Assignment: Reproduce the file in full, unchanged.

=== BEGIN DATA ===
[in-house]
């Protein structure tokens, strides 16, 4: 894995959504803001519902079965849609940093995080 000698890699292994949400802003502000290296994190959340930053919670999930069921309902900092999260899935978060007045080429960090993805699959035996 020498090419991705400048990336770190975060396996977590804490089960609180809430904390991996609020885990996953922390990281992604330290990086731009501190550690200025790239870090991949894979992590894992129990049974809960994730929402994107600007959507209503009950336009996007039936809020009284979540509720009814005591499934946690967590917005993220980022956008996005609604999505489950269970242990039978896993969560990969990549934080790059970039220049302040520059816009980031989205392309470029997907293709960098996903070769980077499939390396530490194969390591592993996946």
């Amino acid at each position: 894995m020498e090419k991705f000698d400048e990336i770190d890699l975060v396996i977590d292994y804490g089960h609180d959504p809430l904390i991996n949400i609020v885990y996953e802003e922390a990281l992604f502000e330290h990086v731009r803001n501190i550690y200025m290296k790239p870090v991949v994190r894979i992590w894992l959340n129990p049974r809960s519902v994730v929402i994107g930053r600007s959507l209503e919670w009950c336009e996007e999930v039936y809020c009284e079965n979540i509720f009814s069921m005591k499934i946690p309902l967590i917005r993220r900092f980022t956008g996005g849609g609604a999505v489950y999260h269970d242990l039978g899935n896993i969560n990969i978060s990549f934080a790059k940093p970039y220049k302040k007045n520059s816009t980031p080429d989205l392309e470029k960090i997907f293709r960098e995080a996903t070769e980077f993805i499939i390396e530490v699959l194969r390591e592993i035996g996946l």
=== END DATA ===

[in-house]
């Protein structure tokens, strides 16, 4: 894995959504803001519902079965849609940093995080 000698890699292994949400802003502000290296994190959340930053919670999930069921309902900092999260899935978060007045080429960090993805699959035996 020498090419991705400048990336770190975060396996977590804490089960609180809430904390991996609020885990996953922390990281992604330290990086731009501190550690200025790239870090991949894979992590894992129990049974809960994730929402994107600007959507209503009950336009996007039936809020009284979540509720009814005591499934946690967590917005993220980022956008996005609604999505489950269970242990039978896993969560990969990549934080790059970039220049302040520059816009980031989205392309470029997907293709960098996903070769980077499939390396530490194969390591592993996946």
């Amino acid at each position: 894995m020498e090419k991705f000698d400048e990336i770190d890699l975060v396996i977590d292994y804490g089960h609180d959504p809430l904390i991996n949400i609020v885990y996953e802003e922390a990281l992604f502000e330290h990086v731009r803001n501190i550690y200025m290296k790239p870090v991949v994190r894979i992590w894992l959340n129990p049974r809960s519902v994730v929402i994107g930053r600007s959507l209503e919670w009950c336009e996007e999930v039936y809020c009284e079965n979540i509720f009814s069921m005591k499934i946690p309902l967590i917005r993220r900092f980022t956008g996005g849609g609604a999505v489950y999260h269970d242990l039978g899935n896993i969560n990969i978060s990549f934080a790059k940093p970039y220049k302040k007045n520059s816009t980031p080429d989205l392309e470029k960090i997907f293709r960098e995080a996903t070769e980077f993805i499939i390396e530490v699959l194969r390591e592993i035996g996946l």